Peter Enns has written an essay on “The Benefit of Doubt” which is, I think, necessary for many to ponder:

“There is a benefit of doubt. Let me put that more strongly: there are things doubt can do spiritually that nothing else can do. Doubt is not the enemy, but a gift of God to move us from trusting ourselves to trusting him. Doubt feels like God is far away or absent, but it is actually a time of “disguised closeness” to God that moves us to spiritual maturity. Doubt is not a sign of weakness but a sign of growth…

Spiritual masters of the Christian church caught on to this long ago. It is not a part of the contemporary Protestant scene as much, which is a shame. We tend to intellectualize the faith—we live in our heads. Our faith tends to rest in what we know, what we can articulate, what we can defend, how we think—our intellects. We tend to place “thinking” over “being” rather than the other way around.  That is why doubt for people like us is the great enemy. We spend a lot of effort in removing doubt. Our world is flooded with books and apologetics organizations whose job it is to give the answers quickly and easily—no struggle, no doubt—all this Jesus stuff, piece of cake. That attitude robs us of a spiritual experience that you can’t avoid anyway and that wiser Christians, since almost the beginning of Christianity, have told us is vital for the Christian life.”

And on a different (yet not contradictory) note, here is a challenging prophetic critique from A. W. Tozer of our spiritual shallowness in the contemporary church.  And this present lack in the church is not completely unrelated, perhaps, to some other forms of spiritually unhealthy doubt which go unmentioned by Enns–and which might serve as a helpful balancing act to his admittedly one-sided take on the virtues of Christian doubt:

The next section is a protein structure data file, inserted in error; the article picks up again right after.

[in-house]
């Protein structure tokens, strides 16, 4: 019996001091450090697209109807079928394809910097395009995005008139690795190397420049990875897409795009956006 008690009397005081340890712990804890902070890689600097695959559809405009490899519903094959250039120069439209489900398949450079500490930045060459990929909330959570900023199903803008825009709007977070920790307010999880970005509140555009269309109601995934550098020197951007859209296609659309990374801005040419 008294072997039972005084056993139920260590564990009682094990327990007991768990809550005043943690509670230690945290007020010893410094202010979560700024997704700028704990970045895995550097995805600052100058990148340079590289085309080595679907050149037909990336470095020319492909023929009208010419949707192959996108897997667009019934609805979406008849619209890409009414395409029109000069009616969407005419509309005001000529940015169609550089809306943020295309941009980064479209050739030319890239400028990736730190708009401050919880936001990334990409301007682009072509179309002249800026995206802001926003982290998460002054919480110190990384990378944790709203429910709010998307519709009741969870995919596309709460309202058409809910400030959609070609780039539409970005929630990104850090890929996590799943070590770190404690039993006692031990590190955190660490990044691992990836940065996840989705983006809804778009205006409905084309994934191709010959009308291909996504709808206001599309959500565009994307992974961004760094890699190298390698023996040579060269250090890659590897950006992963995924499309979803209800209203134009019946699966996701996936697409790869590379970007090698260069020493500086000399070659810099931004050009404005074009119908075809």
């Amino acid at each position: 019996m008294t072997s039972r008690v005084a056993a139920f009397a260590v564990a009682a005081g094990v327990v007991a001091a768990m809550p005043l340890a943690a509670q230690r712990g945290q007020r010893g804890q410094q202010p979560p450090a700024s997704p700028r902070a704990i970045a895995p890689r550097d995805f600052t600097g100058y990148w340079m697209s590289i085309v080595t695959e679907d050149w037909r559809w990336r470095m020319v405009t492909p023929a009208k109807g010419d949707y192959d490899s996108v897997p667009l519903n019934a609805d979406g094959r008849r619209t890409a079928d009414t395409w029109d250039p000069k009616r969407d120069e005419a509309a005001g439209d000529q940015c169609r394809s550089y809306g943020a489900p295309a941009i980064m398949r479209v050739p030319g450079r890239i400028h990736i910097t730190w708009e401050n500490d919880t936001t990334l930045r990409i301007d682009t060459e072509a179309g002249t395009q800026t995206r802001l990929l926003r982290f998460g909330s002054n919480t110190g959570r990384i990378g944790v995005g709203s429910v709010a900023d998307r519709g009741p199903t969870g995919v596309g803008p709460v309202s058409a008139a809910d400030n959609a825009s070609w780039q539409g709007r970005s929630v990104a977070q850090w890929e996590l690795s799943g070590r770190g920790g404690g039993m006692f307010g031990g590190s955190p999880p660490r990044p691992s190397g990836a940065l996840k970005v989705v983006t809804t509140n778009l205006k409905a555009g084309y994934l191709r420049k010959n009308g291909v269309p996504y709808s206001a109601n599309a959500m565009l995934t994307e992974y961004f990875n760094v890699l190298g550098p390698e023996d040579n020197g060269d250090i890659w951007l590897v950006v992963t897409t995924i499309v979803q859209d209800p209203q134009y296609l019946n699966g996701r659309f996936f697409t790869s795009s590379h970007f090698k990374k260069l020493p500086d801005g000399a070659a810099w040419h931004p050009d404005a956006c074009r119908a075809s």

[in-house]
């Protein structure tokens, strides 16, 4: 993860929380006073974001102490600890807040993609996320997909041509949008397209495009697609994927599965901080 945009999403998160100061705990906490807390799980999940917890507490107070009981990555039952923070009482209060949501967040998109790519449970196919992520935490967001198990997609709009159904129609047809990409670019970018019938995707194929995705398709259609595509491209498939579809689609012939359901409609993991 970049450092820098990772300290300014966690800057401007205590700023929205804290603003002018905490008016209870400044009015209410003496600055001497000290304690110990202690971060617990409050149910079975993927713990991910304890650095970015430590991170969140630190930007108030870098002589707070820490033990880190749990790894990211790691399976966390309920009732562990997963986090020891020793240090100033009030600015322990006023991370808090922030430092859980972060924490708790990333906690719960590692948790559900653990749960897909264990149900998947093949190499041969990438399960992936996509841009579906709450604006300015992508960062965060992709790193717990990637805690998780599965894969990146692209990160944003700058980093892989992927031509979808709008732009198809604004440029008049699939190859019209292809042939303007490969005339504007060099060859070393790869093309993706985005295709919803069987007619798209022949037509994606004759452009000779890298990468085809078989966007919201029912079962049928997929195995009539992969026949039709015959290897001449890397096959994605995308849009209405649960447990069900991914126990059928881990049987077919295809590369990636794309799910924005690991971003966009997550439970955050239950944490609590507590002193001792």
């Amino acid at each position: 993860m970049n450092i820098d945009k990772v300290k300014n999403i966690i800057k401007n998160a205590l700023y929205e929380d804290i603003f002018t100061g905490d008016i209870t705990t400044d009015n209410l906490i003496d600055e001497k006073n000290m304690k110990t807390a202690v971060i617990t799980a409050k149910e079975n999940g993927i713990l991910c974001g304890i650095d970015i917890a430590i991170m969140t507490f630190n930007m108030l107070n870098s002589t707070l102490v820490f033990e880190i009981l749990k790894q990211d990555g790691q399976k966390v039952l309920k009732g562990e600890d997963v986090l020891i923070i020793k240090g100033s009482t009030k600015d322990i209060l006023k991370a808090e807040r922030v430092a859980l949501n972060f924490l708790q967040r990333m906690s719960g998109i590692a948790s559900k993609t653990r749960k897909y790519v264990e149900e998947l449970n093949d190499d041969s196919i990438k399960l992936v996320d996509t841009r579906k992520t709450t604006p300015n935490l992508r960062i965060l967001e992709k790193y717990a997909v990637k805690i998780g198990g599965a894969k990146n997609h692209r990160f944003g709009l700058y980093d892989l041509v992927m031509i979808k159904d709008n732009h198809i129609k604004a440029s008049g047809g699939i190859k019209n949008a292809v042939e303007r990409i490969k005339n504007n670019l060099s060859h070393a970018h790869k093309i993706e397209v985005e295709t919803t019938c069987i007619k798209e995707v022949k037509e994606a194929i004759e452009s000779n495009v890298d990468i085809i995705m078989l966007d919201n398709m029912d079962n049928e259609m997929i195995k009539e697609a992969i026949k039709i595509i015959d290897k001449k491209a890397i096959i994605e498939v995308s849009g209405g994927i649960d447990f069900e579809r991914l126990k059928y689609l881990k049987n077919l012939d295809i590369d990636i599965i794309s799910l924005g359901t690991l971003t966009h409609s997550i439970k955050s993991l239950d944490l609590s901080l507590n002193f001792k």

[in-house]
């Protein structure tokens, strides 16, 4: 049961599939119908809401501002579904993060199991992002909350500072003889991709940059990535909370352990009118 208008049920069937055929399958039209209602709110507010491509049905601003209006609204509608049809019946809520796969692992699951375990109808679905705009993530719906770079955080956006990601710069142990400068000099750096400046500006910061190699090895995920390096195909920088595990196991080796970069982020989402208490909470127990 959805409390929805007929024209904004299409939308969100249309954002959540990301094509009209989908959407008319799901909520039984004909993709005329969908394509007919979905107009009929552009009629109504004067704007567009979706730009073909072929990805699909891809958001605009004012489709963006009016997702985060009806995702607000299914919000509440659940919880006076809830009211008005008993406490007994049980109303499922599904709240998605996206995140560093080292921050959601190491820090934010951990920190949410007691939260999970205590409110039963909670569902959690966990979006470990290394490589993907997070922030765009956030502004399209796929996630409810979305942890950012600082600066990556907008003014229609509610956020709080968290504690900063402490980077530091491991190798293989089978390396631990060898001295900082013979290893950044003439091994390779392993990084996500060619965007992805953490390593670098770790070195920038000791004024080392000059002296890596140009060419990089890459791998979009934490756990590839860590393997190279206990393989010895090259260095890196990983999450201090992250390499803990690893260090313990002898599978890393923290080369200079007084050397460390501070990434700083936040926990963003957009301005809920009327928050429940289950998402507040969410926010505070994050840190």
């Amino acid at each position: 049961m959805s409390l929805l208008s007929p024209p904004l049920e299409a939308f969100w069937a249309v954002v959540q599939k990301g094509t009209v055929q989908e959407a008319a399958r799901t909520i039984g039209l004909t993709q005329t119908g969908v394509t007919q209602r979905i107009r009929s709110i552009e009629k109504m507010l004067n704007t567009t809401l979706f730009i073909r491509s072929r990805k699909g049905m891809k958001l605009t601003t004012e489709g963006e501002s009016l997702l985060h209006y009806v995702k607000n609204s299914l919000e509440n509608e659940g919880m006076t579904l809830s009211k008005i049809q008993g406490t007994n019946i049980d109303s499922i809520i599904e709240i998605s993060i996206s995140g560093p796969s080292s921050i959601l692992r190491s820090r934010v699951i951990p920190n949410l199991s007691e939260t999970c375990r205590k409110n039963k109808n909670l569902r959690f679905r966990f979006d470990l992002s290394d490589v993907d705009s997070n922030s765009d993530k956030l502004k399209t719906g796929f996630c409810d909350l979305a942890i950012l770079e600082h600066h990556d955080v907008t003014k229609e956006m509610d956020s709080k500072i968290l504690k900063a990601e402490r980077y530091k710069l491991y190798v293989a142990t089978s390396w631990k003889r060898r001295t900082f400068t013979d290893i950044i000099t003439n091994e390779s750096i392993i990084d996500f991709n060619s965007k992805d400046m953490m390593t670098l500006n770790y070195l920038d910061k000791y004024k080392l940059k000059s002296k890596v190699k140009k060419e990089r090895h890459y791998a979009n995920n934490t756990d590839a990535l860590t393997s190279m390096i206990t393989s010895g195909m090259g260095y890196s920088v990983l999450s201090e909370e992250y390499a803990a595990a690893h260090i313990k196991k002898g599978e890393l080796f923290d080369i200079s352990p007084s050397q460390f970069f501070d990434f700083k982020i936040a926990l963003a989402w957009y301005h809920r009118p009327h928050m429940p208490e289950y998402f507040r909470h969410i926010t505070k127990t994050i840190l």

“To most people God is an inference, not a reality.  He is a deduction from evidence which they consider adequate, but He remains personally unknown to the individual.  ‘He must be,’ they say, ‘therefore we believe He is.’  Others do not go even so far as this; they know of Him only by hearsay.  They have never bothered to think the matter out for themselves, but have heard about Him from others, and have put belief in Him into the back of their minds along with various odds and ends that make up their total creed.  To many others, God is but an ideal, another name for goodness or beauty or truth; or He is a law or life or the creative impulse back of the phenomena of existence.  These notions about God are many and varied, but they who hold them have one thing in common: they do not know God in personal experience…Christians, to be sure, go further than this, at least in theory…This is admitted, I say, in theory, but for millions of Christians, nevertheless, God is no more real than He is to the non-Christian.  They go through life trying to love an ideal and be loyal to a mere principle.  Over against all this cloudy vagueness stands the clear scriptural doctrine that God can be known in personal experience.  Always a living Person is present, speaking, pleading, loving, working and manifesting Himself whenever and wherever His people have the receptivity necessary to receive the manifestation.  The Bible assumes as a self-evident fact that men can know God with at least the same degree of immediacy as they know any other person or thing that comes within the field of their experience…And more important than any proof text is the fact that the whole import of Scripture is toward this belief.” (A. W. Tozer, The Pursuit of God, pp. 63-66)